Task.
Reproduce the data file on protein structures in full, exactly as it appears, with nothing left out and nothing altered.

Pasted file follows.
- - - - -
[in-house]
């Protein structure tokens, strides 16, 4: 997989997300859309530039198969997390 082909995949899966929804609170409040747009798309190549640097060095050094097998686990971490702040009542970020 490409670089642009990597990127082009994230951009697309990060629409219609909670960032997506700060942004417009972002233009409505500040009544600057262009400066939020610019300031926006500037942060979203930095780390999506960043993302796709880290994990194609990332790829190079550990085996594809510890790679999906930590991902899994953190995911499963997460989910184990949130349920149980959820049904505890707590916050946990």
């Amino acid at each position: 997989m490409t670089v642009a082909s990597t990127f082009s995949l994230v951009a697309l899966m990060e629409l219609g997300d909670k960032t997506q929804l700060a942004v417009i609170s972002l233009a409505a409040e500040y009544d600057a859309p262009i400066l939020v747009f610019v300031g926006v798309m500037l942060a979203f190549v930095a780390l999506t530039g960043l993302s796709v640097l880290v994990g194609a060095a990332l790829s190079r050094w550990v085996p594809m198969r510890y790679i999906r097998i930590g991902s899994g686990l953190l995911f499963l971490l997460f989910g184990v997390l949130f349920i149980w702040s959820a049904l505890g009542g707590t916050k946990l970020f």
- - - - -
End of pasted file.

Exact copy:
[in-house]
């Protein structure tokens, strides 16, 4: 997989997300859309530039198969997390 082909995949899966929804609170409040747009798309190549640097060095050094097998686990971490702040009542970020 490409670089642009990597990127082009994230951009697309990060629409219609909670960032997506700060942004417009972002233009409505500040009544600057262009400066939020610019300031926006500037942060979203930095780390999506960043993302796709880290994990194609990332790829190079550990085996594809510890790679999906930590991902899994953190995911499963997460989910184990949130349920149980959820049904505890707590916050946990």
């Amino acid at each position: 997989m490409t670089v642009a082909s990597t990127f082009s995949l994230v951009a697309l899966m990060e629409l219609g997300d909670k960032t997506q929804l700060a942004v417009i609170s972002l233009a409505a409040e500040y009544d600057a859309p262009i400066l939020v747009f610019v300031g926006v798309m500037l942060a979203f190549v930095a780390l999506t530039g960043l993302s796709v640097l880290v994990g194609a060095a990332l790829s190079r050094w550990v085996p594809m198969r510890y790679i999906r097998i930590g991902s899994g686990l953190l995911f499963l971490l997460f989910g184990v997390l949130f349920i149980w702040s959820a049904l505890g009542g707590t916050k946990l970020f």